Canadian hockey team member Sidney Crosby has a laugh during a team practice at the 2010 Winter Olympic Games in Vancouver, Saturday, Feb. 27, 2010. THE CANADIAN PRESS/Jonathan Hayward
There's big bucks in store for the person who can turn in Sidney Crosby's missing hockey gear.
Reebok Canada is offering a $10,000 reward, no questions asked, for the return of the stick and glove Crosby used to score his winning goal in last weekend's gold-medal game against the U.S.
The equipment disappeared after the hockey star tossed his stick and ripped off his gloves to celebrate Canada's Olympic victory.
"The stick and glove are priceless," said Len Rhodes, vice president and general manager for Reebok Hockey CCM. "There's absolutely no substitute for that exact stick and glove."
Reebok has set up an email hotline for people to send in tips on the equipment's location.
Rhodes said Reebok will work with the authorities to trace Crosby's gear, awarding the cash prize to the person who leads them to the now legendary pieces of Olympic history.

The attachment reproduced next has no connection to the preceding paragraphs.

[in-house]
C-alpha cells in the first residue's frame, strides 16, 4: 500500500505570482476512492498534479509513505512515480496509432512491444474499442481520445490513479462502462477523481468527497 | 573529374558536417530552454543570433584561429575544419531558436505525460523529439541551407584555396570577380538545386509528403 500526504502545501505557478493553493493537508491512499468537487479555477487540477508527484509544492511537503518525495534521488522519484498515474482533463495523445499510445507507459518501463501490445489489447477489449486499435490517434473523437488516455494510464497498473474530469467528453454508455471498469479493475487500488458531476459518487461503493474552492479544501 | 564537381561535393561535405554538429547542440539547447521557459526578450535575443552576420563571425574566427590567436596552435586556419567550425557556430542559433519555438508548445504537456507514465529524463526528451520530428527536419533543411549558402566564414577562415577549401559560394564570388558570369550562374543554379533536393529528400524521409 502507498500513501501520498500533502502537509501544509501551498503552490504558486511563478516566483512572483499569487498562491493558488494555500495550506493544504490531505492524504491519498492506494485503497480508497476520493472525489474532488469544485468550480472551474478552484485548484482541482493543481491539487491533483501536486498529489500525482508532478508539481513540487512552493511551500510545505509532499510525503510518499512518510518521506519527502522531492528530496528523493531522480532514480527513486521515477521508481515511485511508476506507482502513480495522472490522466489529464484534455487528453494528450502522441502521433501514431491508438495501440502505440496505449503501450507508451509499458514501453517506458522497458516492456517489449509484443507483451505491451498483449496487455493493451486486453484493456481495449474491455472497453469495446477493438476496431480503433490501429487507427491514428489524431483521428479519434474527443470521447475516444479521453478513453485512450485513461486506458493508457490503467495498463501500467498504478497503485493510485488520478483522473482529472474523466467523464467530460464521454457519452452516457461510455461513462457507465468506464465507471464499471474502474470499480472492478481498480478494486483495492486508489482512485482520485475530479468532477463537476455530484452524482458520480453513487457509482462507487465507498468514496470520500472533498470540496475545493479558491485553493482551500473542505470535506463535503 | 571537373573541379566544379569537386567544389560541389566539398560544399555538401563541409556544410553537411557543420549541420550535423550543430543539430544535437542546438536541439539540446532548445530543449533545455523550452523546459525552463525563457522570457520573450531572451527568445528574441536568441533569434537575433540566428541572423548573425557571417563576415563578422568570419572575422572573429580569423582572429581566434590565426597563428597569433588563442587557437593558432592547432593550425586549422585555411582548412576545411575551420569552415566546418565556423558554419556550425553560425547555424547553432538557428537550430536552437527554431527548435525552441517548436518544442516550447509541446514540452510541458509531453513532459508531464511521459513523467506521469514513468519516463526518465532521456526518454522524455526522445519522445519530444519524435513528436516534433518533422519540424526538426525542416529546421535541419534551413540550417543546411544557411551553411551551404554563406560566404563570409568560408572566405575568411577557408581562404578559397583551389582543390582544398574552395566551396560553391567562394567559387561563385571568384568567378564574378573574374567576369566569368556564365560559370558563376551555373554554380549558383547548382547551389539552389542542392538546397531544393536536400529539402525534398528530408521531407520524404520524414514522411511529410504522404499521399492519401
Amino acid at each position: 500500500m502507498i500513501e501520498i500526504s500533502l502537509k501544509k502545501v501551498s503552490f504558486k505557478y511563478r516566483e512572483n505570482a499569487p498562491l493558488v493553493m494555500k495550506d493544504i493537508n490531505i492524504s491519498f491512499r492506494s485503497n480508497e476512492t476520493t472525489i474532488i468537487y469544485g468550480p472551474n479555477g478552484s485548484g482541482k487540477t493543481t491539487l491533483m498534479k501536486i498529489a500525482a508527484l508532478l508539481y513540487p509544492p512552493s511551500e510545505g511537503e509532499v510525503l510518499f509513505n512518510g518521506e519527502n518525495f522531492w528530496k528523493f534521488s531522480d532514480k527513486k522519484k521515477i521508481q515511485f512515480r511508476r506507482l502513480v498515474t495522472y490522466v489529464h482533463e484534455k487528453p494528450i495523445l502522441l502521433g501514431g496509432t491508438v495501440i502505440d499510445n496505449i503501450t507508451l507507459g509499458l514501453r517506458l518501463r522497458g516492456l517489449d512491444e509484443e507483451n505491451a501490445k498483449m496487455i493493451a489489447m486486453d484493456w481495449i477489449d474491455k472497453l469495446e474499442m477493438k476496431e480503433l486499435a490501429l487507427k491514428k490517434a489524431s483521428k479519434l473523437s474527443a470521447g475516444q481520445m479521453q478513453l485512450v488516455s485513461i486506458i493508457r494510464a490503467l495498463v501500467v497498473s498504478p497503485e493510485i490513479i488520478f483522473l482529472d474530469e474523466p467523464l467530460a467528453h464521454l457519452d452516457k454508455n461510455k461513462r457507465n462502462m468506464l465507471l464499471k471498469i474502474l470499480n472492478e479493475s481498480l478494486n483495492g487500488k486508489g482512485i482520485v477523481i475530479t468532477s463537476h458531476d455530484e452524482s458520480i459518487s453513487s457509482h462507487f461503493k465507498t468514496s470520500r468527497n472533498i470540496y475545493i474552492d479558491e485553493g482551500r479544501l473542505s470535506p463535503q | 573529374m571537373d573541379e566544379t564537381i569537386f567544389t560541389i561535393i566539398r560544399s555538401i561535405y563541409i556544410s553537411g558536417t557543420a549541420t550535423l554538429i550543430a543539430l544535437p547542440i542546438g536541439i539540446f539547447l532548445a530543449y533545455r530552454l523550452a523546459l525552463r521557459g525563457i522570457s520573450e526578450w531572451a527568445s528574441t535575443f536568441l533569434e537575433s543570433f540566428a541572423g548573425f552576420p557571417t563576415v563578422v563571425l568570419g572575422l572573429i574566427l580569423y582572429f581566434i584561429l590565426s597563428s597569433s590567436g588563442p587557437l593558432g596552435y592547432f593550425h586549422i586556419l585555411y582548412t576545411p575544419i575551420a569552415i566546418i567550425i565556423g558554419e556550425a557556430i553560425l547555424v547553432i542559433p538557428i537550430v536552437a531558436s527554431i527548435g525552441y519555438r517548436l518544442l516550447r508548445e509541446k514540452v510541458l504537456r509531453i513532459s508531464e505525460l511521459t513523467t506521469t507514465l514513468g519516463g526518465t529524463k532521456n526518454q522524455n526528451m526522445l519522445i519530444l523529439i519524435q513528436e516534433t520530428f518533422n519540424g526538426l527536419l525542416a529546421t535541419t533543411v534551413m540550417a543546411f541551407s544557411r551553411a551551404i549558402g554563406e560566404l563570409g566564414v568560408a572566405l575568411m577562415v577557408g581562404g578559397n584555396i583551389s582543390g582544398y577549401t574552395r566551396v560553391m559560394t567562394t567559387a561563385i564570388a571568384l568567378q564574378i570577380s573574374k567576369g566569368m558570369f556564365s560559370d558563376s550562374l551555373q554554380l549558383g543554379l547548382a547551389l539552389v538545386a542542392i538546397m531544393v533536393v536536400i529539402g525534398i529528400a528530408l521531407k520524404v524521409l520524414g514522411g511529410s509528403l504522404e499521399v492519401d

"He's been a very close partner of ours and a member of the Reebok hockey family," said Rhodes. "We just wanted to do what we thought was right."
Crosby's black hockey stick has special markings that will help identify it, Rhodes added.
"We don't want to keep the stick and glove, we'd actually just like to turn it over to Sidney Crosby himself and let him decide what to do with it," said Rhodes.
Hockey Canada has said all of the equipment from the game was collected and was being put into the players' bags when it was noticed Crosby's stick and glove were missing
The organization is trying to figure out what happened and security officers are reviewing video that shows people leaving the rink with sticks.
If the gear is returned, Crosby can decide to keep the items in his trophy case or give them to the Hockey Hall of Fame.
This isn't the first time some of Crosby's gear has vanished.
In 2005, Crosby's jersey went missing after Canada's gold medal win over Russia at the world junior hockey championship in Grand Forks, North Dakota.
It was later found in a mailbox outside a post office in Lachute, Quebec.